William Hannon had a special dedication to one of California’s founding fathers-Franciscan Friar Junípero Serra, the founder of California’s Missions.
William’s fascination with early California history and real estate led to his admiration for Father Serra. He often said, “Father Serra was the first developer of California. If you buy real estate, buy within a twenty mile radius of a Mission. California’s twenty-one Missions are all near fertile soil and water.”
To promote the spirit and contributions of Father Serra, the William H. Hannon Foundation commissioned an artist to design a life life size bronze statue of Father Serra. From this single mold, the Foundation had almost one hundred more statues cast and placed at the California Missions and at various Catholic schools and universities. The William H. Hannon Foundation has placed statues from Santa Clara University in Northern California to the University of San Diego in Southern California.
One can find the statues of Father Serra in the playground areas of many of Los Angeles' Catholic elementary schools. William and other Foundation Directors would travel to the schools personally to inspect where Father Serra would stand, and they later would attend the dedication ceremonies for the statues. William called Father Serra, “the drinking fountain father,” since he wanted the statue placed close to a school’s drinking fountains so that children could see Father Serra every day. At dedication ceremonies, where a school’s student body often was assembled, William would encourage the children to rub Father Serra’s toe for good luck. He would tell the children, “After all, he walked all across California, so those toes are lucky; maybe rubbing his toe will help on your next big test.”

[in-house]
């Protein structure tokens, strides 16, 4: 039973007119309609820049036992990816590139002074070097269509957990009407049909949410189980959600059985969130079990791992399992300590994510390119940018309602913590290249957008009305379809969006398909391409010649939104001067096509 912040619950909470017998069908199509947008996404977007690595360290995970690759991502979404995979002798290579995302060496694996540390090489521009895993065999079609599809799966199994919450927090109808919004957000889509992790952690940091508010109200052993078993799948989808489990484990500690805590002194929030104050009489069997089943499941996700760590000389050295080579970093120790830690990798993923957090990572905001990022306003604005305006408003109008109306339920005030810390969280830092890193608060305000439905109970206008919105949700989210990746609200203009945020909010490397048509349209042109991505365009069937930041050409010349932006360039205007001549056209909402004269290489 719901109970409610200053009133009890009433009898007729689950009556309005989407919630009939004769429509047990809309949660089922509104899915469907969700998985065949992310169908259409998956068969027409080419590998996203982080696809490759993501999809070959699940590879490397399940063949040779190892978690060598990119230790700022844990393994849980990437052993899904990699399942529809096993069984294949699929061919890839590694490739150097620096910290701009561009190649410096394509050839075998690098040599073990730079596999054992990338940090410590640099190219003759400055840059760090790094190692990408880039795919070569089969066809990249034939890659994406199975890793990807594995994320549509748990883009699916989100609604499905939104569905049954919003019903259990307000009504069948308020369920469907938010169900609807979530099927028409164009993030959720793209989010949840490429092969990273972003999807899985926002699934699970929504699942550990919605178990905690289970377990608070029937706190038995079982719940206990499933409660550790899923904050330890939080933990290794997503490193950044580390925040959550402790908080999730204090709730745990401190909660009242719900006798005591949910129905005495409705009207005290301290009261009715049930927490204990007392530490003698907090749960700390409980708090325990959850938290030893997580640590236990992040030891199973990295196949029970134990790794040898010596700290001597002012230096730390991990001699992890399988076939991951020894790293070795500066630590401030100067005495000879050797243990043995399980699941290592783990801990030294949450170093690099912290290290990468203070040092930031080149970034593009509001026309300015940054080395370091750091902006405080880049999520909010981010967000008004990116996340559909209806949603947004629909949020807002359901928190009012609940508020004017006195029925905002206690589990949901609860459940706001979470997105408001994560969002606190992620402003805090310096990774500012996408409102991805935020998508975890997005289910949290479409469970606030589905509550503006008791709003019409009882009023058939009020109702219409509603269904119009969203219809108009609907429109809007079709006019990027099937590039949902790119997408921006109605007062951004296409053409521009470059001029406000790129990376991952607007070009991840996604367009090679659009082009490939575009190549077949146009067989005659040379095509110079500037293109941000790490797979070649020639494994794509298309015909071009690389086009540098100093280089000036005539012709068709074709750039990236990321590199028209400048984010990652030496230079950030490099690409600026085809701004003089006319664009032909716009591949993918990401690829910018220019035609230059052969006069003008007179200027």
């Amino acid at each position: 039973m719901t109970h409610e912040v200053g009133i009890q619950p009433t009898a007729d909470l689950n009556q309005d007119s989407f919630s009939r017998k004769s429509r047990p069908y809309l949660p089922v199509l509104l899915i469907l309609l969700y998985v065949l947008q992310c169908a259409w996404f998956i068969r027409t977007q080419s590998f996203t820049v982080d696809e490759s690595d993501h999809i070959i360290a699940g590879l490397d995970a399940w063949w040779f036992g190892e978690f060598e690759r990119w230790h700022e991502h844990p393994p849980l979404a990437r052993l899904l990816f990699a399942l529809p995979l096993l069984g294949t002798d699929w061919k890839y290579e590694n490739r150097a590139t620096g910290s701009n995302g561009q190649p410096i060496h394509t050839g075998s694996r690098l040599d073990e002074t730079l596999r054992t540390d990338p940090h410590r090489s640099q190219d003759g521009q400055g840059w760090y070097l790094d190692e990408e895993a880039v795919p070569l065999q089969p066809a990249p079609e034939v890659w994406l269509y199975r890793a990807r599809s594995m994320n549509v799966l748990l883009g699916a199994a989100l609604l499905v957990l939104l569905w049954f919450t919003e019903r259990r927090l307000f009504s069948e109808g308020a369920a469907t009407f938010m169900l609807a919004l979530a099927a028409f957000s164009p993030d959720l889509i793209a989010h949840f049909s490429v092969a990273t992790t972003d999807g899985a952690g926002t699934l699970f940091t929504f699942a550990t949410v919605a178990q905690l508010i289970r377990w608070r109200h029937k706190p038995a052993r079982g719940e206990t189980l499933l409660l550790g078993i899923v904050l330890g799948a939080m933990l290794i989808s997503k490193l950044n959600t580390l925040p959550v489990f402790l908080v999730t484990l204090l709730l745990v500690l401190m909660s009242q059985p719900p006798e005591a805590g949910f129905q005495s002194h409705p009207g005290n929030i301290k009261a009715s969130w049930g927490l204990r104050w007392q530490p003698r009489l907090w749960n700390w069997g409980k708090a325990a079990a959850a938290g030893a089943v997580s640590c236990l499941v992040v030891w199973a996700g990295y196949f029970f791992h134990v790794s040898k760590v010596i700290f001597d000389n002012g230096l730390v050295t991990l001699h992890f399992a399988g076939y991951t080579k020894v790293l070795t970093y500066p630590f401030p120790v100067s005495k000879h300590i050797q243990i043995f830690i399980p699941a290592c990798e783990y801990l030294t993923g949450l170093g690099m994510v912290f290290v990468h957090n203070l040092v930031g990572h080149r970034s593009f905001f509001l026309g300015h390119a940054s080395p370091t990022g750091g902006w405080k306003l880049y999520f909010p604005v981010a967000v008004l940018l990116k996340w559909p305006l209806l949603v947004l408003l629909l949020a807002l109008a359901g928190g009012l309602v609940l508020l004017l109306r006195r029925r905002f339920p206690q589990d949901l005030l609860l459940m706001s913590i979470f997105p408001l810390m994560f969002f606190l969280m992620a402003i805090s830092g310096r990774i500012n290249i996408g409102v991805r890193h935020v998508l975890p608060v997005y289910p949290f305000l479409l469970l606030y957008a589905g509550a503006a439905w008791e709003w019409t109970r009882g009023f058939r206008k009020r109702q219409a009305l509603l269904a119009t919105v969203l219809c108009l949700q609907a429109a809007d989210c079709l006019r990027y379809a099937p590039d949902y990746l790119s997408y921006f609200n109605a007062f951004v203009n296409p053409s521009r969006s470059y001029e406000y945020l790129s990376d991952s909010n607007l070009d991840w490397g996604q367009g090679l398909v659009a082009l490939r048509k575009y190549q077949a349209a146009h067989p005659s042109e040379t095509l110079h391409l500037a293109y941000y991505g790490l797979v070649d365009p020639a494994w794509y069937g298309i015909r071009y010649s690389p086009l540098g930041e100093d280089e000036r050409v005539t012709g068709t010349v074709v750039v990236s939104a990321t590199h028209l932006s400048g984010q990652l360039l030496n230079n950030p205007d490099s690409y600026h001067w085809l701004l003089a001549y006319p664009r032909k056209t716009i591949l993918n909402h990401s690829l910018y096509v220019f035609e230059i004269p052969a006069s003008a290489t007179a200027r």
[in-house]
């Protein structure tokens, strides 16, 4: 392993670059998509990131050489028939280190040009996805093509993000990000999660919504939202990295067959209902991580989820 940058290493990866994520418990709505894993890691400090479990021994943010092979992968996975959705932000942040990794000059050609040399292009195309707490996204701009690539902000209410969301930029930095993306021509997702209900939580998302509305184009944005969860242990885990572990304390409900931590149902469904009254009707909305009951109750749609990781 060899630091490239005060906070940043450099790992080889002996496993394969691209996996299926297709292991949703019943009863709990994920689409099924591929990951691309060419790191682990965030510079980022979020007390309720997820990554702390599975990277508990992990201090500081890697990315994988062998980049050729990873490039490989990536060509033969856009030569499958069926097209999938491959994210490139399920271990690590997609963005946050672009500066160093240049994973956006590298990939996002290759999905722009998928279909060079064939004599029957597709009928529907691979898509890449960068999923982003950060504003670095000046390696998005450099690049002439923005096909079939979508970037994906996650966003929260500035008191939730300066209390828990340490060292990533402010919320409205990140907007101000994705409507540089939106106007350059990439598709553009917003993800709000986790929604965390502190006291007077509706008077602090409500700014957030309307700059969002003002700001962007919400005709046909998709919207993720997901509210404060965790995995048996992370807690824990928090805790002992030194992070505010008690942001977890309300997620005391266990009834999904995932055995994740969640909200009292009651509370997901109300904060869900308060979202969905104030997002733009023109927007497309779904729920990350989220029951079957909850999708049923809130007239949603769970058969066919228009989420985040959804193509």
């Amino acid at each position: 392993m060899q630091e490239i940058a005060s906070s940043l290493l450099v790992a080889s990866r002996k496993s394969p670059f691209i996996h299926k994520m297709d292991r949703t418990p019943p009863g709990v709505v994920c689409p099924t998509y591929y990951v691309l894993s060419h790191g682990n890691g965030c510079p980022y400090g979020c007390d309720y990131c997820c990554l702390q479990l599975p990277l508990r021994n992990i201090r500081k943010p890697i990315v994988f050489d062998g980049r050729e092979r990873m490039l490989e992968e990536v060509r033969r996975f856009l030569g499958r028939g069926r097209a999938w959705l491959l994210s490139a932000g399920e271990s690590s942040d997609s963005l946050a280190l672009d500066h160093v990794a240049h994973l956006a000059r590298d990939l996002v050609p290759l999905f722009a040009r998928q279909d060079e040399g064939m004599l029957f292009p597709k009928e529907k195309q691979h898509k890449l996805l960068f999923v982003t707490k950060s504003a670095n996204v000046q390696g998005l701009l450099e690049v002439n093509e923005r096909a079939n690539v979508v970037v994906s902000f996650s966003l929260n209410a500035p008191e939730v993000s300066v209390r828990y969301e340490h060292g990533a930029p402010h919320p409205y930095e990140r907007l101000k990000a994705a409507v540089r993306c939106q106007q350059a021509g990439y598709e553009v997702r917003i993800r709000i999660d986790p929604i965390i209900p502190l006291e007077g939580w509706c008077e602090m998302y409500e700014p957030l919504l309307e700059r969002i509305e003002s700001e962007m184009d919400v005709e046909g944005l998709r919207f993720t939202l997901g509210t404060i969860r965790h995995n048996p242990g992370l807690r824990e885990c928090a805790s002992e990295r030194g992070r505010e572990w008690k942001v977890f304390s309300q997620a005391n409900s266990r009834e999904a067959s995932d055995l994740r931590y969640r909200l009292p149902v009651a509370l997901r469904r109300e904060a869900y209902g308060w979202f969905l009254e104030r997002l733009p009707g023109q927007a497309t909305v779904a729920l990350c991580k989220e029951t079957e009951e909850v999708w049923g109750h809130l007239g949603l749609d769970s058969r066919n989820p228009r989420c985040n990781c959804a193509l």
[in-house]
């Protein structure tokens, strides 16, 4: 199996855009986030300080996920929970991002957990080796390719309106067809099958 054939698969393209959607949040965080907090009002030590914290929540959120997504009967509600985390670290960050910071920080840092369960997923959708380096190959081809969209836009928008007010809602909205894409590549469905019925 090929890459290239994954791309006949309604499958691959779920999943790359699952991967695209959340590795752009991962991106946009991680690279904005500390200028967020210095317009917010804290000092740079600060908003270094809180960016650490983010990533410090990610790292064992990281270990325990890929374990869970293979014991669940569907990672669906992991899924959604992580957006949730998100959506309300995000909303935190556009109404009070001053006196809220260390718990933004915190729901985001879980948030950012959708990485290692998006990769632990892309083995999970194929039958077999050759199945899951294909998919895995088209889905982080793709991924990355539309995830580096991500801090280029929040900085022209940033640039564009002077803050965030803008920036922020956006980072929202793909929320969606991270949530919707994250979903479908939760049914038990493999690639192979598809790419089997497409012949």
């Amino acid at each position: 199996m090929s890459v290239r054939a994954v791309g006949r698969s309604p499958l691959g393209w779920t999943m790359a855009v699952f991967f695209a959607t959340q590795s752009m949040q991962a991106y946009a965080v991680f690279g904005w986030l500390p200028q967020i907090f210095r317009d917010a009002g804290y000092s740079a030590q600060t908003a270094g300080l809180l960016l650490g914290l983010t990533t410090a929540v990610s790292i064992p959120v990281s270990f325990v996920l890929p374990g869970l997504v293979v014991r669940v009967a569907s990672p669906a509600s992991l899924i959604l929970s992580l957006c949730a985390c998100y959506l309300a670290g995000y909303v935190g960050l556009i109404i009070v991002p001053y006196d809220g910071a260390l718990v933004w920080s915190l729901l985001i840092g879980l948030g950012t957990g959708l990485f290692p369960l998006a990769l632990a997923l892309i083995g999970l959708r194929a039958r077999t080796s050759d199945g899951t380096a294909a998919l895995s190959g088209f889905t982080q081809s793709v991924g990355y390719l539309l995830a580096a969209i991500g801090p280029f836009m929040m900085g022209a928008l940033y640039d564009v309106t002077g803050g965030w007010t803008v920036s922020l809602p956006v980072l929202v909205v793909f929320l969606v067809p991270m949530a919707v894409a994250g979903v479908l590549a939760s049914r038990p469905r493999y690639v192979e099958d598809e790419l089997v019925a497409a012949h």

A devout Catholic, William wanted to renew an interest in Father Serra and eventually have Father Serra declared a Saint by the Roman Catholic Church. Today, the Catholic Church is going through the lengthy process of establishing Sainthood for Father Junípero Serra.
The Hannon Foundation continues its founder’s interest in Father Junípero Serra. Each year, it conducts an essay contest for over forty Catholic elementary schools. Fourth grade students visit the Missions, conduct research and write essays about the life of Father Serra. Two outstanding essays are selected from each school, and the winning students are each awarded William H. Hannon Scholarships toward their fifth grade tuition. In addition, each school receives a grant for tuition aid or computers.
The following is information on Fr. Serra taken from the online edition of The Catholic Encyclopedia (2002) by Kevin Knight:
Born at Petra, Island of Majorca, 24 November, 1713; died at Monterey, California, 28 August, 1784. On 14 September, 1730, he entered the Franciscan Order. For his proficiency in studies he was appointed lector of philosophy before his ordination to the priesthood.
Later he received the degree of Doctor of Theology from the Lullian University at Palma, where he also occupied the Duns Scotus chair of philosophy until he joined the missionary college of San Fernando, Mexico (1749). While traveling on foot from Vera Cruz to the capital, he injured his leg in such a way that he suffered from it throughout his life, though he continued to make his journeys on foot whenever possible. At his own request he was assigned to the Sierra Gorda Indian Missions some thirty leagues north of Queretaro. He served there for nine years, part of the time as superior, learned the language of the Pame Indians, and translated the catechism into their language. Recalled to Mexico, he became famous as a most fervent and effective preacher of missions.